WASHINGTON – Businesses play a crucial role in improving education by partnering with high schools to share their knowledge as a way to enhance learning, according to a report developed for College Summit.
The report, released Wednesday at an event sponsored by the Chamber of Commerce, highlighted four components: how the education success of young people benefits everyone, the need for a more education-engaged business community, ways businesses can support student achievement in schools and school-business partnerships.
“Contrary to popular belief, the American dream was never about who could buy a house…it was a belief palpable among Americans and astonishing to the rest of the world that regardless of who your parents were, with hard work and education, you could create opportunity tomorrow, ” said J.B. Schramm, founder and CEO of College Summit, a nonprofit that increases the number of low-income students going to college.
Sen. Marco Rubio, R-Fla., said one of the fundamental obstacles to economic progress in the U.S. is the skills gap that exists.
“People do not have the skills that they need for the 21st century, and complicating that further is that the acquisition of these skills is more difficult than it has ever been,” Rubio said.
Peter Pruitt, managing partner at Deloitte Florida and Puerto Rico, said Deloitte hires more than 17,000 employees every year, most of them college graduates, so the company is interested in increasing education levels to ensure corporate success.
Lisa Hook president and CEO of information technology company Neustar, said the biggest problem in hiring for her company is the lack of qualified candidates. With the growing demand for workers with science, technology, engineering and math degrees, there are still not enough students to fulfill the demand, she said.
“We can start building them here at home, starting in middle school… or we can move outside of the country,” Hook said.
She suggested creating middle school programs and programs for low-income women to encourage interest in STEM.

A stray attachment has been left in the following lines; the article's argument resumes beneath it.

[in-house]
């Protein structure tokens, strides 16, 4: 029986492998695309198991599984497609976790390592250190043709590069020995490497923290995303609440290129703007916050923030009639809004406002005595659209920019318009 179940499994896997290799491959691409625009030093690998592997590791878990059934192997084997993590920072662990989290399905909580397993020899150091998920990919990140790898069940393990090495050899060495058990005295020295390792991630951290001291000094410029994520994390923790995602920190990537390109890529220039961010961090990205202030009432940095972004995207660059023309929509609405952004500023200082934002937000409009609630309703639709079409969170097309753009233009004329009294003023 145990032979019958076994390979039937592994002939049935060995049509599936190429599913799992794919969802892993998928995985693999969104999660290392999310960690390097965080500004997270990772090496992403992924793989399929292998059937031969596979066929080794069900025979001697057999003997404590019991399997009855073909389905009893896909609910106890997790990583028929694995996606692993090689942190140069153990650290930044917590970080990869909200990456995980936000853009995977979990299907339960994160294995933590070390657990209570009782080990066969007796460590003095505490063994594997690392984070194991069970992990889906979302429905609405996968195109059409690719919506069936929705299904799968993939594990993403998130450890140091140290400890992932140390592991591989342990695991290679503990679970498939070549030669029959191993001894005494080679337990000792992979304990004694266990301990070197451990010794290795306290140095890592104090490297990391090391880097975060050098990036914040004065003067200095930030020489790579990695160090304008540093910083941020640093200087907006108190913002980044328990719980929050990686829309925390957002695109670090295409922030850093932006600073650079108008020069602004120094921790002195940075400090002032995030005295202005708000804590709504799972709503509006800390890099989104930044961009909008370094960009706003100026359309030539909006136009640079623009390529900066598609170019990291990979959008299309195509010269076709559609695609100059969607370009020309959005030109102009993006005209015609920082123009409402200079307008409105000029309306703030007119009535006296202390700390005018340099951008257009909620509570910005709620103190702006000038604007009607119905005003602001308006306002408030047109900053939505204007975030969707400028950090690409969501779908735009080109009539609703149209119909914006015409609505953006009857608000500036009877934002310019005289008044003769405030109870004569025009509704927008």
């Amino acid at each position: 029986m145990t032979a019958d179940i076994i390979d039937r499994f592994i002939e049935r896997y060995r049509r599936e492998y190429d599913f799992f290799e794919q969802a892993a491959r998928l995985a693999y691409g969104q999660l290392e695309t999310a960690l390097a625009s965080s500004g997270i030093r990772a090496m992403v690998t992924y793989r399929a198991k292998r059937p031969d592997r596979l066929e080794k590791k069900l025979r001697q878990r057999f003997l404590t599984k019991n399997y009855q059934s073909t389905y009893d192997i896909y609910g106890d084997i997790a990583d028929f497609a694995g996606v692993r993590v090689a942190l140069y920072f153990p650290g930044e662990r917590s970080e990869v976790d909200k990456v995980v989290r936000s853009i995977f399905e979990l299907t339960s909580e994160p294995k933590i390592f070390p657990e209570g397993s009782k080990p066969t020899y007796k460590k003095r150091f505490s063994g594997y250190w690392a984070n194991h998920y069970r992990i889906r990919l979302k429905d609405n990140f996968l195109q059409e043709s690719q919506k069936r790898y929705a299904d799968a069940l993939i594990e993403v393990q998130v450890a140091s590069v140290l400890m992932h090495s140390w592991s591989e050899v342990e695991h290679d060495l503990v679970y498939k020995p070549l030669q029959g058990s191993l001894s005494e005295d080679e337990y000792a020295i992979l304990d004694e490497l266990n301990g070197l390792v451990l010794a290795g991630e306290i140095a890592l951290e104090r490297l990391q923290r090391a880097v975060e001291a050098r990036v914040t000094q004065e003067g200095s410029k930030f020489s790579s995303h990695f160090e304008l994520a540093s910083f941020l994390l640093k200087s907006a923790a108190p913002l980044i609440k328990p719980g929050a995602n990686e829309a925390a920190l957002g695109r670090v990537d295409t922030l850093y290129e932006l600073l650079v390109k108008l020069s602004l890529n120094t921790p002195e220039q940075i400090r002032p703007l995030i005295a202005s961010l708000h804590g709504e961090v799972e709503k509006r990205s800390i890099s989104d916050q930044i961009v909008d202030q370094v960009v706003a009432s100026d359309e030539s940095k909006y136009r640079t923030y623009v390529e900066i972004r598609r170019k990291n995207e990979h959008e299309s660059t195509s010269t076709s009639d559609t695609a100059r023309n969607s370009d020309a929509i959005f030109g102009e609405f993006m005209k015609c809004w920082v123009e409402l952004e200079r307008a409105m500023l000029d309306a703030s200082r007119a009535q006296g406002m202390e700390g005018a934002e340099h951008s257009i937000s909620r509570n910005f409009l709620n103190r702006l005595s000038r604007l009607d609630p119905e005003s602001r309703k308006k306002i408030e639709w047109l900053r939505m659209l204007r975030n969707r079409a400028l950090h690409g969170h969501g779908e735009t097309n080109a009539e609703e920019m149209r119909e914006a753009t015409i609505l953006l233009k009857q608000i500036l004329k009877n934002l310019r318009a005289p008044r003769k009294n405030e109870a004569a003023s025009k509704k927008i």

“If we just got enough women in STEM-related fields as men, frankly we wouldn’t have problems with hiring,” Hook said. “Not only from an educational, economical point of view, but from a national security point of view, we absolutely need to commit to this.”
Rubio said having an educational system that responds well to the changing skill set needs and the changing 21st century student should be at the top of the nation’s agenda.
“The good news is that it’s not partisan…it’s something that there’s broad support for,” Rubio said. “The bad news is that because it’s not partisan, because it’s not controversial, it’s not getting nearly as much attention as it needs to be getting and I hope we can change that, because it’s one of the most important things we can do to insure that we have a 21st century middle class that continues to keep us the exceptional nation that I know and you know.”
Harper said schools and country must get students excited about STEM careers.
“If we lose the opportunity to engage them and their educators at the earliest possible age, the workforce that the industry requires…will be completely lost,” Harper said. “What really resonated to me (in the report) was the importance of creating the networks and the shared experiences…and welcoming the opportunity to think as outside the box as you can.”
Dr. Pablo G. Ortiz, assistant superintend of Miami-Dade Public Schools in Florida, said low-income students should be educated on how to calculate the return on investment in choosing their career paths and colleges. Businesses, he added, are essential in helping students calculate their ROI.